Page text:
Being a fan of Whirlaway was part exhilaration, part frustration. He had incredible acceleration yet lost races that he should have won by bearing out badly down the stretch. There was no telling what he might do in the Kentucky Derby. So Jones devised a plan – first, he hired the legendary Eddie Arcaro to ride the delinquent colt. Next, he cut the inside cup off of Whirlaways’s blinkers, giving him a full view of the inside rail. Wearing this one-eyed blinker, Whirlaway cruised to a record-setting Derby victory, swept the Triple Crown and scored a total of thirty-two wins in sixty starts.

CC BY-SA 3.0, https://en.wikipedia.org/w/index.php?curid=14232508

But not all bad boys can be rehabilitated. Some make you think that they’ve changed their ways, only to relapse at the worst possible moments – as in the Kentucky Derby and Breeders Cup Classic. History has not been kind to Gate Dancer. He was a consistent, talented colt who earned over $2.5 million in purses. Yet he is most remembered for his disqualifications and zany equipment.

Gate Dancer came fully loaded – blinkers, a shadow roll, ear muffs, and a sure-win – but what he really needed was power steering. He bore in. He zig-zagged. He had no consideration for personal space and would often brush up against his rivals. Going into the 1984 Kentucky Derby, Gate Dancer had never finished off the board and was considered a legit contender. Until he drew post twenty – the far outside. Of course he broke slow. Then he swerved right and lost a ton of ground. Somehow he managed to launch an explosive run and nab a fourth place check. Or not.

In his rousing run down the stretch, Gate Dancer had repeatedly bumped Fali Time, the fifth place finisher. After a jockey’s objection and steward inquiry, he became the first horse ever to be disqualified for interference in the Derby. Gate Dancer had made the history books, just not in the way his beleaguered trainer Jack Van Berg had hoped. Still, he bounced back so well after the race that Van Berg decided to try again in the Preakness Stakes. And this time, his problem child performed beautifully – sweeping into the lead at the top of the lane and drawing off to win by two.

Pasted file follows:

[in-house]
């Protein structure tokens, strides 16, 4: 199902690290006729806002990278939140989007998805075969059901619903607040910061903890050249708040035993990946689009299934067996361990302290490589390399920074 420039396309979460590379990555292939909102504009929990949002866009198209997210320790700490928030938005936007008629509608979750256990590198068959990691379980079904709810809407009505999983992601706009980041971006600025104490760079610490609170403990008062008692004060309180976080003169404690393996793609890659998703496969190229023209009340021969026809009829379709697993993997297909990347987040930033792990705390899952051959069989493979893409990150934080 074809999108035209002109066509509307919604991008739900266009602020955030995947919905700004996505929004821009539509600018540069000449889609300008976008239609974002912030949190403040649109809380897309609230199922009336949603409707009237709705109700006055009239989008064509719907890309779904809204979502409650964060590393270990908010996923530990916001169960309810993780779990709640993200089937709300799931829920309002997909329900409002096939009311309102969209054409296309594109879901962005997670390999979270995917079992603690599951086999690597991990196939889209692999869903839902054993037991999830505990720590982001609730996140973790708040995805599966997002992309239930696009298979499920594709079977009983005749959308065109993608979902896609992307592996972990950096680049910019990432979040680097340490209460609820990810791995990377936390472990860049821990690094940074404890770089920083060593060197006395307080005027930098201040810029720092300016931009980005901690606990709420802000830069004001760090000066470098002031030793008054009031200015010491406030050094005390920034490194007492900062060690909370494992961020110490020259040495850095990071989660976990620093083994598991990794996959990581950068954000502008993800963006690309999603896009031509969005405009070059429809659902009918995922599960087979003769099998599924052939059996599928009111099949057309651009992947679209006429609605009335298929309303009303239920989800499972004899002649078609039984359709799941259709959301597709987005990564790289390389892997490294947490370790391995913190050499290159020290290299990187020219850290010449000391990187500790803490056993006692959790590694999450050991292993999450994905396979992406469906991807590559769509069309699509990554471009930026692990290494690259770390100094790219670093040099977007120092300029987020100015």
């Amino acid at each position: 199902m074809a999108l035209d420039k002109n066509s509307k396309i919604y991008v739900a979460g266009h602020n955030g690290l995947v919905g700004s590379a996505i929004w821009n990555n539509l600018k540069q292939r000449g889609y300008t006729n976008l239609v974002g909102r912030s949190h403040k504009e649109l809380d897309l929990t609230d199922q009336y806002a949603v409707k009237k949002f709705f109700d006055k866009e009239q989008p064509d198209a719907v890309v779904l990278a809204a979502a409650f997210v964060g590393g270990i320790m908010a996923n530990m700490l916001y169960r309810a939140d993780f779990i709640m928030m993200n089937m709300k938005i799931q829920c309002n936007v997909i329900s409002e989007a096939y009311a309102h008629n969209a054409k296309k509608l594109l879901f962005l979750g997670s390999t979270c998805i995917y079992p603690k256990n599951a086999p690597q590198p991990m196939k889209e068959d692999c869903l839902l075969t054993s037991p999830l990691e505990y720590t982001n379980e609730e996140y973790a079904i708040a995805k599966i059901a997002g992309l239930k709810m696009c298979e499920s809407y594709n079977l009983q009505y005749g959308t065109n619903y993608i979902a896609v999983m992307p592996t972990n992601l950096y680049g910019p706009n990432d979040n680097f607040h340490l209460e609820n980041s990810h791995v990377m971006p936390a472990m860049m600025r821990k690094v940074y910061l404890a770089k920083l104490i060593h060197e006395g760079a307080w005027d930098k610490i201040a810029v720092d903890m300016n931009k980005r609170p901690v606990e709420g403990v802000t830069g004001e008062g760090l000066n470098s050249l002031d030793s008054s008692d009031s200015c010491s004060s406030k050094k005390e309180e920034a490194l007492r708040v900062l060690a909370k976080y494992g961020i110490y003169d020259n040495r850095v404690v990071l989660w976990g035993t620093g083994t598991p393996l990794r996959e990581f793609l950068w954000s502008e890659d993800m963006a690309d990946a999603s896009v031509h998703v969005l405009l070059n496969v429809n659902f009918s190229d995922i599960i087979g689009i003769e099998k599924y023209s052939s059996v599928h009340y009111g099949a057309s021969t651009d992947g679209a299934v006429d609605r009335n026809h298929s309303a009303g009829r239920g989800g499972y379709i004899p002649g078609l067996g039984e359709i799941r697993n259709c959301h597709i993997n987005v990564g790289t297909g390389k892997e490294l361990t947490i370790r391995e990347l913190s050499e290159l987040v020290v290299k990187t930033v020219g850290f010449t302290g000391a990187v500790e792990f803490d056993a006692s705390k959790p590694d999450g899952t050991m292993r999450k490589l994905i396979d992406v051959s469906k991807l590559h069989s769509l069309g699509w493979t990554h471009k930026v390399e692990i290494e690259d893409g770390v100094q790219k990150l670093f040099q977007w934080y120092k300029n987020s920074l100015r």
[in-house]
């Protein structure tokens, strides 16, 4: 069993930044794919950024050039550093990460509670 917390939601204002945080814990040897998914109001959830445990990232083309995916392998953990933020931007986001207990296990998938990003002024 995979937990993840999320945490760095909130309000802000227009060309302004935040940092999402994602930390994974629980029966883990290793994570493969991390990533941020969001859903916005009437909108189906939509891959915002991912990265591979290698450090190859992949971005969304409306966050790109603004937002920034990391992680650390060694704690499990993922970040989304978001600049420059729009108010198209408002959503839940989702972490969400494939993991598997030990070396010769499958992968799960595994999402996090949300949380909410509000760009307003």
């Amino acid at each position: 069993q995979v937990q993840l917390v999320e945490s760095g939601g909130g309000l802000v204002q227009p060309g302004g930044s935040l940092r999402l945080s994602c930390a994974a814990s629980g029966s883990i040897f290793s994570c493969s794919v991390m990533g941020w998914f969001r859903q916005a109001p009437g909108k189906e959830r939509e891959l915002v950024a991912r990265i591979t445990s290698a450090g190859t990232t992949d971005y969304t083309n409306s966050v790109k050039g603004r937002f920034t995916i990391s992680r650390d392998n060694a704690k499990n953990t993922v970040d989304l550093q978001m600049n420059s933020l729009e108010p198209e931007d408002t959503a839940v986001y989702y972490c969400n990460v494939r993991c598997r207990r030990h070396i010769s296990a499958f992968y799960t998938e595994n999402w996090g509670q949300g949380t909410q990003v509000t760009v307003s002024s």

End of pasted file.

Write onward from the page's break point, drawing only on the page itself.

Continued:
After tiring to sixth in the Belmont Stakes, Gate Dancer followed it up with victories in the Ak-Sar-Ben Omaha Gold Cup and Super Derby. It appeared that the colt had finally gotten his act together. Onto the 1984 Breeders’ Cup Classic. Thanks to Pat Day’s masterful ride, nobody was going beat Wild Again that day but Gate Dancer sure gave it his best shot. As did Slew O’ Gold. Midway down the stretch, it looked to be anyone’s race with the three of them gutting it out head to head. And then Gate Dancer, well, became Gate Dancer, crowding Slew O’ Gold and forcing jockey Angel Cordero to stand up right before the finish. Gate Dancer was disqualified to third and Slew O’ Gold was awarded the second place prize. Between his Derby and Breeders’ Cup disqualifications, Gate Dancer had lost a total of $376,000 in purses. How much money his long-suffering fans lost during his career will never be known.

Contributing Authors

Dawn LeFevre

Dawn LeFevre began working on the backstretch of Atlantic City Racecourse at the age of sixteen. After graduating from Cook College of Rutgers University with...